Perhaps because of the perilous misconception that guinea pigs, or cavies, make great “starter pets” for children, these fragile animals—along with other small exotic animals, such as hedgehogs, sugar gliders, prairie dogs, jerboas, and spiny mice—have become popular “pocket pets.” Despite their popularity, guinea pigs aren’t worth as much as a bag of dog food to the stores that peddle them. Pet stores’ negligent policies often result in their cruel mistreatment. PETA has received reports revealing that pet store managers have instructed their staff not to seek veterinary care for sick guinea pigs, that guinea pigs were shipped to pet stores when they were too young to be weaned, that they were found to have fungus around their eyes and noses, that their habitats were teeming with mites, and that some have died from mistreatment and neglect.
How to Spot Neglect
Look for the following signs of neglect:
- swollen feet, runny eyes, lethargy, rashes, sores, bruises, hair loss, lice, or matted fur
- filthy cages, cages in direct sunlight, or cages with mesh floors—which trap small feet and are uncomfortable
- room temperatures below 70 or above 90 degrees Fahrenheit (Guinea pigs can easily develop respiratory infections if the temperature drops below 65 degrees Fahrenheit.)
- bedding made of cedar or air-dried pine shavings, which are toxic to small animals (If wood shavings are used, they should be aspen or kiln-dried pine.)
- a lack of food or water
- dirty water
See PETA’s factsheet on pet shops for more information on alerting authorities to possible abuse or neglect.
If you’re willing to open your home to one or, preferably, two guinea pigs, please adopt from a shelter or rescue group—two rescue groups are listed below this article. Before you adopt, though, be prepared to care for your guinea pig for as long as seven years or more and to spend about $20 per week on food, hay, bedding, etc. An exotic-animal veterinarian will need to see your new animal companion annually and can also help with regular nail trimming—which is a must. If you’re housing a male and female together, you must also have them sterilized. However, spay/neuter surgeries are more dangerous to perform on small animals, so it’s preferable to house females with other females and males with no more than one other male—three or more males will fight with one another.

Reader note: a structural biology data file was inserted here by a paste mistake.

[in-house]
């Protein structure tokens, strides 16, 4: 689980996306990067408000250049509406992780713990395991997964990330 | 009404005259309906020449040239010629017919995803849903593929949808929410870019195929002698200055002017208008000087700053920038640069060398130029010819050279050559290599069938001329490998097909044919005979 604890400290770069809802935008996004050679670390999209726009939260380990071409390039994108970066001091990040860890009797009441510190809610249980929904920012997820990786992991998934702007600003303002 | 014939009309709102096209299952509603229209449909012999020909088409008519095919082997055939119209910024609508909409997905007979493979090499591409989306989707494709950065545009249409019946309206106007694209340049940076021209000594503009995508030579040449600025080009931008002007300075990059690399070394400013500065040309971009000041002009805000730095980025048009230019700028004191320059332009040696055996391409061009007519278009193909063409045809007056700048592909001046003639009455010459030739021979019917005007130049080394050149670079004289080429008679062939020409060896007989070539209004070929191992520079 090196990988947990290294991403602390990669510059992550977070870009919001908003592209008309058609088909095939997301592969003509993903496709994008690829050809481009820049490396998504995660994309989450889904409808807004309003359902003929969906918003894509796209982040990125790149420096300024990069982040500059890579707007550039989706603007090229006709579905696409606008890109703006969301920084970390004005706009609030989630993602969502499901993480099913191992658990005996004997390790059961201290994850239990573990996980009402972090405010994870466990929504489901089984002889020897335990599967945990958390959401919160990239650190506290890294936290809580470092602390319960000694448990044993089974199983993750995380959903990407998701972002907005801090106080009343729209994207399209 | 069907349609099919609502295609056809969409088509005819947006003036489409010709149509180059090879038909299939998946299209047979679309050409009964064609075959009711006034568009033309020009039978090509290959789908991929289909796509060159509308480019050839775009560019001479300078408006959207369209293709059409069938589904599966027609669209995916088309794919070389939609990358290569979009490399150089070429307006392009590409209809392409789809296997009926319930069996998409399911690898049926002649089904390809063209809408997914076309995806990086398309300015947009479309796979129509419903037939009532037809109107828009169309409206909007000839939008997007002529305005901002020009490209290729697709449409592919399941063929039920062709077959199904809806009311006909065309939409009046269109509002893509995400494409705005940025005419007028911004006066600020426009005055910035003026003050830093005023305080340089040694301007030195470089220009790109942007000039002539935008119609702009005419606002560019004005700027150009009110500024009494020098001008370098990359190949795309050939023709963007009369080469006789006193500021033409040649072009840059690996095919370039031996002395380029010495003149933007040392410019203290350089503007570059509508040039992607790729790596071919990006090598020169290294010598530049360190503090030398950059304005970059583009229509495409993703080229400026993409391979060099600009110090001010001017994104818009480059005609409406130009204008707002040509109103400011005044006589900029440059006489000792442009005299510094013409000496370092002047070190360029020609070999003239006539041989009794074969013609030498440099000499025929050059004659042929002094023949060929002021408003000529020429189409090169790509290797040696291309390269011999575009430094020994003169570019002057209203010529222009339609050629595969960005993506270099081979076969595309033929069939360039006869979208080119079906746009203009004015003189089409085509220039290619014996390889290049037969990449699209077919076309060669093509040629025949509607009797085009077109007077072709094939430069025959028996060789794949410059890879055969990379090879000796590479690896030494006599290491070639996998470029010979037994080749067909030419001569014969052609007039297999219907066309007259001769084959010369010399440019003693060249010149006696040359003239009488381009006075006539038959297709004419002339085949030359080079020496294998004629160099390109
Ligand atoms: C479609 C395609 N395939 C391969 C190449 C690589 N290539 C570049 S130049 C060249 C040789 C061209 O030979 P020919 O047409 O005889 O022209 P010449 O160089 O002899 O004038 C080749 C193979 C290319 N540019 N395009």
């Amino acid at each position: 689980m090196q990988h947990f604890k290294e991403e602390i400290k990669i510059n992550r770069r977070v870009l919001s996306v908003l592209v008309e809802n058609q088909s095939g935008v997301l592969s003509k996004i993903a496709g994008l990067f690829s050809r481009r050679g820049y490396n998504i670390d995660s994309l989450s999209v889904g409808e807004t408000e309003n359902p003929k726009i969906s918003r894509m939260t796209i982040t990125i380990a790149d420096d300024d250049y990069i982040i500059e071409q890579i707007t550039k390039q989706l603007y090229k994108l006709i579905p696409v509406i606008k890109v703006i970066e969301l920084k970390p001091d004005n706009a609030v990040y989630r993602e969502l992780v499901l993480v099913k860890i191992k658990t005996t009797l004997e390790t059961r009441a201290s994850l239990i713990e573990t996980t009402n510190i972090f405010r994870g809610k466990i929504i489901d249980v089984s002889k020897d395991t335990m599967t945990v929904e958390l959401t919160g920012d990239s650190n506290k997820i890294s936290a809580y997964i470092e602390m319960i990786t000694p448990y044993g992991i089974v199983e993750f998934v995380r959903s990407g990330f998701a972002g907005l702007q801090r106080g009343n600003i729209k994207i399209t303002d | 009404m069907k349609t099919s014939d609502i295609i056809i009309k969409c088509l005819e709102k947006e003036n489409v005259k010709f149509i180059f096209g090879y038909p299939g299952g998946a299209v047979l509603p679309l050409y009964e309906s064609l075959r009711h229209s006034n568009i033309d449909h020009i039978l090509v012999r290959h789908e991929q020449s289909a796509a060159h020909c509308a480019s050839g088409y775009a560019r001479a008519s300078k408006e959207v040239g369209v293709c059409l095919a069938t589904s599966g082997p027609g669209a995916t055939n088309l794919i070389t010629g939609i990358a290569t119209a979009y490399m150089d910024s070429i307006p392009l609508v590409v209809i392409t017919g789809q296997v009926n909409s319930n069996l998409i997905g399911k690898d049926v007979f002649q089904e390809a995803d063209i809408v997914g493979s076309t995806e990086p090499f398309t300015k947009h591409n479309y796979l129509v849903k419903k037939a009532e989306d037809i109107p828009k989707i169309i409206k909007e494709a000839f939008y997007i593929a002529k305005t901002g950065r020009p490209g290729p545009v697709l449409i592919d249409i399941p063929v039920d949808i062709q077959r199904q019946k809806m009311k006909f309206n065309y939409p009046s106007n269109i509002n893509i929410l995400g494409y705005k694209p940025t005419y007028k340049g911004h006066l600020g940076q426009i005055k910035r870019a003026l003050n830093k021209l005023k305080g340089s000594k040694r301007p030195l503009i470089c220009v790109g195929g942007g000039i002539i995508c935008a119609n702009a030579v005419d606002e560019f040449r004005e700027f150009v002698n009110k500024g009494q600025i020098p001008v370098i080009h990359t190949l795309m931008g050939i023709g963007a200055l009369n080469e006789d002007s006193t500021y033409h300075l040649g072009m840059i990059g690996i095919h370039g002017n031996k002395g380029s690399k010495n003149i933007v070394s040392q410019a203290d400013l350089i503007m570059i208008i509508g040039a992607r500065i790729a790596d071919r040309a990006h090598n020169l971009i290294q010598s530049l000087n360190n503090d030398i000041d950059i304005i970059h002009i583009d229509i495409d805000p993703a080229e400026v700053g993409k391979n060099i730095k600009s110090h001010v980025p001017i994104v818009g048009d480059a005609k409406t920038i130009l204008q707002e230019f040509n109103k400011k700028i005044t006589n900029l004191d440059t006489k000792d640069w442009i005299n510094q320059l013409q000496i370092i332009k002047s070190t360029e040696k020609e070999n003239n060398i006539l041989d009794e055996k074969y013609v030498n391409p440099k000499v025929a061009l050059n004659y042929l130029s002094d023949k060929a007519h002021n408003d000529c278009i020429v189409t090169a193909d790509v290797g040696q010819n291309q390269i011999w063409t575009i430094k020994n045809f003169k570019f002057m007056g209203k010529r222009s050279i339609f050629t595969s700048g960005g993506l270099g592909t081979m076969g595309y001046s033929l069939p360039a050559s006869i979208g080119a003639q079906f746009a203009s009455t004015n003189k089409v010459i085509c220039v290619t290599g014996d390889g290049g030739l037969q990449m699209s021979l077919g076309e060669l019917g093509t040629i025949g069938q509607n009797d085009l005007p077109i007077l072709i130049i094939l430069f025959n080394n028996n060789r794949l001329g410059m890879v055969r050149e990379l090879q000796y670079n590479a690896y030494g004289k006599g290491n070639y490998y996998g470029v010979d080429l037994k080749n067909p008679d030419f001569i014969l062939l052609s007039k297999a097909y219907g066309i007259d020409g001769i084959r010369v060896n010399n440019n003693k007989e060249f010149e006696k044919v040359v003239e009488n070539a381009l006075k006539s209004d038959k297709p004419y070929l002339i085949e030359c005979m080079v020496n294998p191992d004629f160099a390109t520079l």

Provide your guinea pig with the following necessities:
- high-quality, soft timothy or other grass hay for nesting and snacking (For young, pregnant, or nursing guinea pigs, alfalfa hay is also recommended.)
- timothy hay–based guinea pig food pellets (not rabbit pellets), placed in a heavy food bowl
- small amounts of fruits and vegetables, such as carrots, apples, and cucumbers and a small salt block (no sweets, meats, or dairy products)
- a source of vitamin C, which is available in various forms from pet supply stores (Some commercial guinea pig food, such as Oxbow’s, which can be found at com, comes stabilized with vitamin C—and certain fresh foods, including bell peppers, green leaf lettuce, broccoli, and strawberries, and vitamin supplements are also safe sources of vitamin C.)
- a gnawing log, such as an untreated fruit-tree branch, to wear down incisors
- a cage (One that is at least 30 inches wide, 36 inches high, and 36 inches long should suffice for one guinea pig, but you should make it as large as you can, preferably with two levels for exploring, ramps, and a “bedroom” made out of an upside-down box with a cut-out doorway. Since guinea pigs don’t climb or jump, they can also live in open enclosures as long as other animals, including small children, will not have access to them.)
- daily cage or enclosure cleanings (Remove all substrate and wipe the floor with an antiseptic cleaner, then dry with a paper towel.)
- a brick, rough stone, or cinder block for wearing down nails
- daily exercise in a safe, securely enclosed room
- fresh water in a bottle with a sipper tube—check the tube daily for clogs
- weekly combing and brushing—essential for long-haired guinea pigs